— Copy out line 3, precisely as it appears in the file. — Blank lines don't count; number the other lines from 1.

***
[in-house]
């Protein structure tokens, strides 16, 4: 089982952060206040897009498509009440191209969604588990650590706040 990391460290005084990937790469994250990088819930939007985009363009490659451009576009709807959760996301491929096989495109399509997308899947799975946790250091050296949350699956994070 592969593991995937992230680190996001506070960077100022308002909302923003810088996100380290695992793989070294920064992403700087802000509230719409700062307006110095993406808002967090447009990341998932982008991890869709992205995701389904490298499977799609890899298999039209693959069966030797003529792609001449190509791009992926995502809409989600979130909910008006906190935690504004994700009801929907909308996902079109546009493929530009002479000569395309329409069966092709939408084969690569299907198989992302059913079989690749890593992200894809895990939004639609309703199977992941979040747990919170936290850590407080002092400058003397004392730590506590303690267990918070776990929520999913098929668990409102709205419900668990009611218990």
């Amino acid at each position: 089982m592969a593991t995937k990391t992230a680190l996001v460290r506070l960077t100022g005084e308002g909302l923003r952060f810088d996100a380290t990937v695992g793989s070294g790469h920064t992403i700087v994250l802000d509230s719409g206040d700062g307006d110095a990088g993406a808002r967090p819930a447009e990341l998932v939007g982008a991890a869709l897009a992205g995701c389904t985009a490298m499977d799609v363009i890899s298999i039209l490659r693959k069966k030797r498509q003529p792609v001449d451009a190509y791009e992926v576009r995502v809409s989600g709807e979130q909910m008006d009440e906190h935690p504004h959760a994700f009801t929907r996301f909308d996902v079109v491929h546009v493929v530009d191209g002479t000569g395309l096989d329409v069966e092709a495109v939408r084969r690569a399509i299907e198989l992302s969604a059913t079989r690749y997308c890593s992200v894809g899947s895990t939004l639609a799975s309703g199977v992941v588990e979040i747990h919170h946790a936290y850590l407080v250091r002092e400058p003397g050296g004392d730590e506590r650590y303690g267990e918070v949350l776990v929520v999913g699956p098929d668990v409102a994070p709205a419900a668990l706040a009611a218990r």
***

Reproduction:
């Amino acid at each position: 089982m592969a593991t995937k990391t992230a680190l996001v460290r506070l960077t100022g005084e308002g909302l923003r952060f810088d996100a380290t990937v695992g793989s070294g790469h920064t992403i700087v994250l802000d509230s719409g206040d700062g307006d110095a990088g993406a808002r967090p819930a447009e990341l998932v939007g982008a991890a869709l897009a992205g995701c389904t985009a490298m499977d799609v363009i890899s298999i039209l490659r693959k069966k030797r498509q003529p792609v001449d451009a190509y791009e992926v576009r995502v809409s989600g709807e979130q909910m008006d009440e906190h935690p504004h959760a994700f009801t929907r996301f909308d996902v079109v491929h546009v493929v530009d191209g002479t000569g395309l096989d329409v069966e092709a495109v939408r084969r690569a399509i299907e198989l992302s969604a059913t079989r690749y997308c890593s992200v894809g899947s895990t939004l639609a799975s309703g199977v992941v588990e979040i747990h919170h946790a936290y850590l407080v250091r002092e400058p003397g050296g004392d730590e506590r650590y303690g267990e918070v949350l776990v929520v999913g699956p098929d668990v409102a994070p709205a419900a668990l706040a009611a218990r």